“Religion is a personal Choice” WHAT IS THIS ARTICLE ABOUT LATIFA? It’s about making Tunisian law based on Sharia law. And what is their argument for making Sharia law constitutional law? Quran is the book of God. Now I’ll dumb it down for you. If the Quran is the book of God, and God is good then one should make Sharia law of Tunisia, however if Quran is not from God then it would be stupid to make Sharia law of Tunisia. You see sharia itself does not matter what it says, like have sex slaves is OK, but people follow it because they think God said so. So the only argument against Sharia is not how stupid it is, but it is NOT from God. If the Muslims make religion a personal choice and agree that State and religion are separate I would not show Islam faults and let people live in their delusion, but the fact that they use religion for politics, that makes the religion itself part of the public debate. Muslims are big hypocrites. They say make Islamic law and merge politics with Islam, but DO NOT TALK BAD ABOUT ISLAM. That is how dictatorships work. I don’t care if you are offended, the reason you’re offended because believing in Islam is an emotional safeguard of escaping death. Your fear of death is not my problem, my issue is Muslims destroying the nation and you could continue to put your head in the sand fearing death or you can accept reality and fight the evil of Islam before it destroys Tunisia.

          • latifa /

            no one in the government is calling for that though so you are wrong to say they are. An extremist fringe have a very narrow interpretation of Islam as do an extremist secular fringe have a narrow understanding of it. Neither party are particularly relevant to Tunisia except in so far as they are both causing a lot of trouble and strife. Neither have a large constituency amongst the Tunisian population. Around 60% voted for the moderate Enahda CPR and Ettakatol all of whom agree on the inclusion of a reference to a civil tunisian state deriving its moral guidance from its Islamic roots. If you consider that Aridha took around 8% and that they also have an Islamic ethos purportedly. That means at least 70% of Tunisians are happy with an islamic source to their moral guidance in the constitution. That clearly suits the vast majority. Of those left the rag tag bunch of secular parties barely got 1 or 2% each… Clearly they do not have much purchase with the Tunisian population. Perhaps the secular fundamentalists and religious fundamentalists should consider that before braying like donkeys. They both have a place in Tunisia but God forbid it will ever be one of political power.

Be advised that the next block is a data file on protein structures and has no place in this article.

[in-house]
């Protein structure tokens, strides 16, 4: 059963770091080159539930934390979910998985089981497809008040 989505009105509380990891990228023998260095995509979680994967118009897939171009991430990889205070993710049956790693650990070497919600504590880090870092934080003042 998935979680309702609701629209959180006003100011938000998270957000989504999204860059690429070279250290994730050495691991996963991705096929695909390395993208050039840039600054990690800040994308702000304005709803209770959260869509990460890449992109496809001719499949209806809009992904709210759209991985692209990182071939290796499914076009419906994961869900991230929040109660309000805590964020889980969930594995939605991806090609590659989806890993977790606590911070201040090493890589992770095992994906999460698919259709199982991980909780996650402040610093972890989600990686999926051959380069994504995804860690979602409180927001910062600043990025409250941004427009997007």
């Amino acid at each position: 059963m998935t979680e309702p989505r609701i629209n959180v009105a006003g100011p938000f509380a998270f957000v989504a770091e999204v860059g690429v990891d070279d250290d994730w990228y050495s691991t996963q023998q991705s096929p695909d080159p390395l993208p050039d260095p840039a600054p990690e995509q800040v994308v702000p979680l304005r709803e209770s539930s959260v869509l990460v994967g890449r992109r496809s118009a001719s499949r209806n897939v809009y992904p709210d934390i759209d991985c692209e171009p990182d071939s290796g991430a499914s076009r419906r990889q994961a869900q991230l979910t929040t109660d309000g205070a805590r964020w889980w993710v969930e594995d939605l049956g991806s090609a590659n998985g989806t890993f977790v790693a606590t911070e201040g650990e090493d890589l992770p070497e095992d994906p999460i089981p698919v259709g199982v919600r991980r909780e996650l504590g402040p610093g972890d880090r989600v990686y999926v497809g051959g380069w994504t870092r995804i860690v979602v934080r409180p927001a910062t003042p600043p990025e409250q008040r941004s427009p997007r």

• skander /

              What is moral guidance do you get from Islam? stoning, slavery, killing apostates, or following some ruler like sheep? 90% of Tunisians do not even know what Islam is, I want them to know it so they can make a decision of to be Muslim or not. For the longest time Tunisians were simply Muslim hypocrites. They follow parts of the Quran they like and ignore the things they think is barbaric or backwards. The people who want to use Islam but be picky on which laws to follow are called “moderates” as for the ones who want to follow all the laws are called extremists. You think that Tunisians could believe in Islam and at the same time not follow the extreme views found in the Quran. You are going to lose. The extremists will always win because they have the Quran by their side and the moderates are going to be seen as hypocrites who want to live like infedels. Enadha got 47% simply because they have Muslim in their name. They are hypocrites who seek political power, but they are morons who know nothing about economy or anything. They will use the salifists as their military wing who will do their dirty work for them. They will publicly denounce them, but secretly work with them. However, eventually two things will happen. Either Enadtha and the extremists merge together to have an Islamic dictatorship in Tunisia, or fight against each other and have a civil war, something Islam seems to do very well.